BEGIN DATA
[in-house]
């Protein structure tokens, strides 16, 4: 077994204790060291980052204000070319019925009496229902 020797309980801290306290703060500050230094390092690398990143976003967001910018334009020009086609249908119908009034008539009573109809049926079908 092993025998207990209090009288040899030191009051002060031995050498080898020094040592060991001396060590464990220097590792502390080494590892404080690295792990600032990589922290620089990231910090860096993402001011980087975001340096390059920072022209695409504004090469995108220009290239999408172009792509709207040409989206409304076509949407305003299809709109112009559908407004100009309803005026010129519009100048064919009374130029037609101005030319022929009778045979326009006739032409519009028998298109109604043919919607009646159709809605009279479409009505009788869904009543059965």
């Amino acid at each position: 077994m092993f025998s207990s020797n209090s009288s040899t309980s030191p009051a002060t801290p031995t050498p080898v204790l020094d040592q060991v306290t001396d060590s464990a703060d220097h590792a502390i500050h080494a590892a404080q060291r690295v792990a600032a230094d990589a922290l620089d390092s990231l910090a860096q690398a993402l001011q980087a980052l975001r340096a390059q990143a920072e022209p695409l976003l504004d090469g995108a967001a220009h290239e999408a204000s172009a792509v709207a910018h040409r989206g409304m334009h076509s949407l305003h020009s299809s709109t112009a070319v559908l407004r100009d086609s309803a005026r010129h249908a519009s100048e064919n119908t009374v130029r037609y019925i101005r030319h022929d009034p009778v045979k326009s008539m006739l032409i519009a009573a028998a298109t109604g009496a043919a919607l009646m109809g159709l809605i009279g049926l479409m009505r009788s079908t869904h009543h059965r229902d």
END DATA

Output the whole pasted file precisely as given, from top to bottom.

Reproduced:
[in-house]
């Protein structure tokens, strides 16, 4: 077994204790060291980052204000070319019925009496229902 020797309980801290306290703060500050230094390092690398990143976003967001910018334009020009086609249908119908009034008539009573109809049926079908 092993025998207990209090009288040899030191009051002060031995050498080898020094040592060991001396060590464990220097590792502390080494590892404080690295792990600032990589922290620089990231910090860096993402001011980087975001340096390059920072022209695409504004090469995108220009290239999408172009792509709207040409989206409304076509949407305003299809709109112009559908407004100009309803005026010129519009100048064919009374130029037609101005030319022929009778045979326009006739032409519009028998298109109604043919919607009646159709809605009279479409009505009788869904009543059965």
């Amino acid at each position: 077994m092993f025998s207990s020797n209090s009288s040899t309980s030191p009051a002060t801290p031995t050498p080898v204790l020094d040592q060991v306290t001396d060590s464990a703060d220097h590792a502390i500050h080494a590892a404080q060291r690295v792990a600032a230094d990589a922290l620089d390092s990231l910090a860096q690398a993402l001011q980087a980052l975001r340096a390059q990143a920072e022209p695409l976003l504004d090469g995108a967001a220009h290239e999408a204000s172009a792509v709207a910018h040409r989206g409304m334009h076509s949407l305003h020009s299809s709109t112009a070319v559908l407004r100009d086609s309803a005026r010129h249908a519009s100048e064919n119908t009374v130029r037609y019925i101005r030319h022929d009034p009778v045979k326009s008539m006739l032409i519009a009573a028998a298109t109604g009496a043919a919607l009646m109809g159709l809605i009279g049926l479409m009505r009788s079908t869904h009543h059965r229902d």